“If you can acknowledge it and you can relax with it a little bit, very often it shortens its duration.”
The noise begins with a low, hum-like sound that sticks to the hour’s underbelly like another dimension. Slowly, but surreptitiously the noise grows to a loud bass that eventually drowns out the music of life.
This can be for several days, months, or even entire seasons. Keats was often visited by it in his brief life. It left him without ideas, and with hands as heavy as lead. It rendered Lorraine Hansberry “cold, useless, frustrated, helpless, disillusioned, angry and tired.” It drove Abraham Lincoln to the brink of suicide.
If you are lucky enough, if you have the right aids of science, social support, and chance, one day you look over the shoulder of time and, like the poet Jane Kenyon, gasp in grateful incomprehension: “What hurt me so terribly all my life until this moment?” But until that moment comes, as William Styron so vividly observed in his classic bridge of empathy, “the gray drizzle of horror induced by depression takes on the quality of physical pain.”
One of the greatest artists in our time, whose music made the world brighter for many generations and makes life easier is among us who have been drenched by the rain.
His memoir Born to Run (public Library) Bruce Springsteen writes about his father’s “long, drawn-out depressions,” often so debilitating that he could not rise from bed for days, and about his own tumble toward the edge of the abyss quarried by his genetic inheritance and the darknesses of his childhood, and about what kept him from falling. “God help Bruce Springsteen when they decide he’s no longer God,” John Lennon reflected in his most personal interview, but no outside “they” — no critic, no cry from the public — ever measures up to the inner chorus of anguish that most cruelly lowers an artist from the pedestal of their creative power and into the pit of depression.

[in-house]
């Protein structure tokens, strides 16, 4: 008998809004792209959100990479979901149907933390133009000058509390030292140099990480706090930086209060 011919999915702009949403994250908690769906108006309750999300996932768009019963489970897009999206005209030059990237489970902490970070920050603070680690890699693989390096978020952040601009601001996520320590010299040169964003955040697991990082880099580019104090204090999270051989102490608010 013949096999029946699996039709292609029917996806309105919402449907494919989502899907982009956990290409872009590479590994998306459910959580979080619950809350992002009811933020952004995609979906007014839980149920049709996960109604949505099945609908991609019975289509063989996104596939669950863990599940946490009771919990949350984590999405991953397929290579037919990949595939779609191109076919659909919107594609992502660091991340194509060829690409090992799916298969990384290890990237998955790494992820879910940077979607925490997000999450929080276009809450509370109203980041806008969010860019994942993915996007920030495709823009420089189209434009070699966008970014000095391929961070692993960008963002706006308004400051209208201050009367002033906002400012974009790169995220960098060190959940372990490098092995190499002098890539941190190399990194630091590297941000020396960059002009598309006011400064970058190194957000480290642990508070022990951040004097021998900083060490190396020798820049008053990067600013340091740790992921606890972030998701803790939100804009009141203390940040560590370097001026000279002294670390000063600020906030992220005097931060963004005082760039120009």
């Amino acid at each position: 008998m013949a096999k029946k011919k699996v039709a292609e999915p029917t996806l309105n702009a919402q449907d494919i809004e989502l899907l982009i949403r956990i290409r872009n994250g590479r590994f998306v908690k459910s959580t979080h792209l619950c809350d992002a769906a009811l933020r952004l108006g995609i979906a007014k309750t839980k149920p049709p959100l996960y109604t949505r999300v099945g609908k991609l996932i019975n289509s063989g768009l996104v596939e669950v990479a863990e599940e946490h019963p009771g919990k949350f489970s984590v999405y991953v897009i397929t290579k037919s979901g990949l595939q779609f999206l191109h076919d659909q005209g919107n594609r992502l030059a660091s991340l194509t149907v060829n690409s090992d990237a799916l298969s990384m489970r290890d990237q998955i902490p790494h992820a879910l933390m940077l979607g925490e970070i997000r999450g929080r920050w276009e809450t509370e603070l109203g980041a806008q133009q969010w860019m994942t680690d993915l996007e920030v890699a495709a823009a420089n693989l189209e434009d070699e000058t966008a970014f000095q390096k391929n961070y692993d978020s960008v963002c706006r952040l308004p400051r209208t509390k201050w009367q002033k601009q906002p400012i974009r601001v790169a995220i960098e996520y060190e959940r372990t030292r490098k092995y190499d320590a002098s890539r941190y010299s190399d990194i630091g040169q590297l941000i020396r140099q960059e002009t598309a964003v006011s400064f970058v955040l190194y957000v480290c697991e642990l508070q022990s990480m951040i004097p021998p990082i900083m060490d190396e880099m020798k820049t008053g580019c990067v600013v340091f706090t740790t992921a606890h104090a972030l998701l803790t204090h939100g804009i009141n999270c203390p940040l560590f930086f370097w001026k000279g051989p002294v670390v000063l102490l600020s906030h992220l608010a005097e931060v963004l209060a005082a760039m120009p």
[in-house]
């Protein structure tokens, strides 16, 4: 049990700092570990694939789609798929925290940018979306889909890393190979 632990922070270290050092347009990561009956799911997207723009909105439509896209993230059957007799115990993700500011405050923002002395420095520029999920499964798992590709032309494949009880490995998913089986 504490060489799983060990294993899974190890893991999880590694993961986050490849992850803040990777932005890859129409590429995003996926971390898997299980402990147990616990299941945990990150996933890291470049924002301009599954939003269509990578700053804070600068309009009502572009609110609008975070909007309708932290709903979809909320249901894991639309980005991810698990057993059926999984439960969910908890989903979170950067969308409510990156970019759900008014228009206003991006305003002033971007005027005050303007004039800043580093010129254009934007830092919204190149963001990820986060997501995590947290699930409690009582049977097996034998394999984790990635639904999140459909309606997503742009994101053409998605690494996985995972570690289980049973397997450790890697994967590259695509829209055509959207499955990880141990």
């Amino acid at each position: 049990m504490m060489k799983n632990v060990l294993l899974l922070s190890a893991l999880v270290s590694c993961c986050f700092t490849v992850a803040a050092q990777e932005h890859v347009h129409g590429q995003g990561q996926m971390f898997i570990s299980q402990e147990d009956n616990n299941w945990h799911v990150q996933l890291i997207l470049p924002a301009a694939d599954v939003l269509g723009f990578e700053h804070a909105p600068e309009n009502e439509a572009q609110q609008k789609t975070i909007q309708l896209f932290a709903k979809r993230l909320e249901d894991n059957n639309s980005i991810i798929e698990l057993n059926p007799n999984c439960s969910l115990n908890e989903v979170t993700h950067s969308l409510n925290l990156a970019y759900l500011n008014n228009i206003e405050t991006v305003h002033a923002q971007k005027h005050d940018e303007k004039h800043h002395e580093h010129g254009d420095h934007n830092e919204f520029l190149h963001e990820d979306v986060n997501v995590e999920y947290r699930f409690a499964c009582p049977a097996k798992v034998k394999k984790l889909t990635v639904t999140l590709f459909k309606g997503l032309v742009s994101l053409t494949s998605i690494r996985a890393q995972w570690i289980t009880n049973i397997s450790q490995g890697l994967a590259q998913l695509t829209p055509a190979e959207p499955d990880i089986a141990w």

My depressive state is spreading like oil across the lovely turquoise-green waters of my controlled and planned existence. The black sludge threatens to overtake every living thing of mine.
Even Springsteen’s favorite books reflect this lifelong undertone of black. His BBC Desert Island Discs broadcast is where Springsteen opens up about the depths of his depression and how he’s learned to cope with it. He thinks back:
I’ve developed some skills that help me in dealing with it, but still — it is a powerful, powerful thing that really comes up from things that still remain unexplainable to me.
He realizes that much of the problem is biochemistry and that biochemical intervention can be very helpful. Now he looks at the psychological skills that helped him to manage the storm. A Buddhist-like strategy for unresisted presence and the flow of experiences on their own terms.
It is as simple as naming it [helps]… What most people tend to want to do is, when they feel bad, the first thing you want to do is to name a reason why you feel that way: “I feel bad because…” and you’ll transfer that to someone else “…because Johnny said This to me,” or “this happened.” And, sometimes, that’s true. But a lot of times, you’re simply looking to name something that’s not particularly nameable and if you misname it, it just makes everything that much worse.
So my “skill” is sort of saying, “Okay, it’s not this, it’s not that — it’s just this. This is something that comes; it’s also something that goes — and maybe something I have to live with for a period of time.”
If you are able to acknowledge the feeling and allow yourself to relax a bit, it can often be reduced in duration.
Complement with Bloom — a touching animated short film about depression and what it takes to recover the light of being — and Tim Ferriss on how he survived his suicidal depression, then revisit Robert Burton’s centuries-old salve for melancholy and two centuries of beloved writers — including Keats, Whitman, Hansberry, Carson, and Thoreau — on the mightiest antidote to depression.
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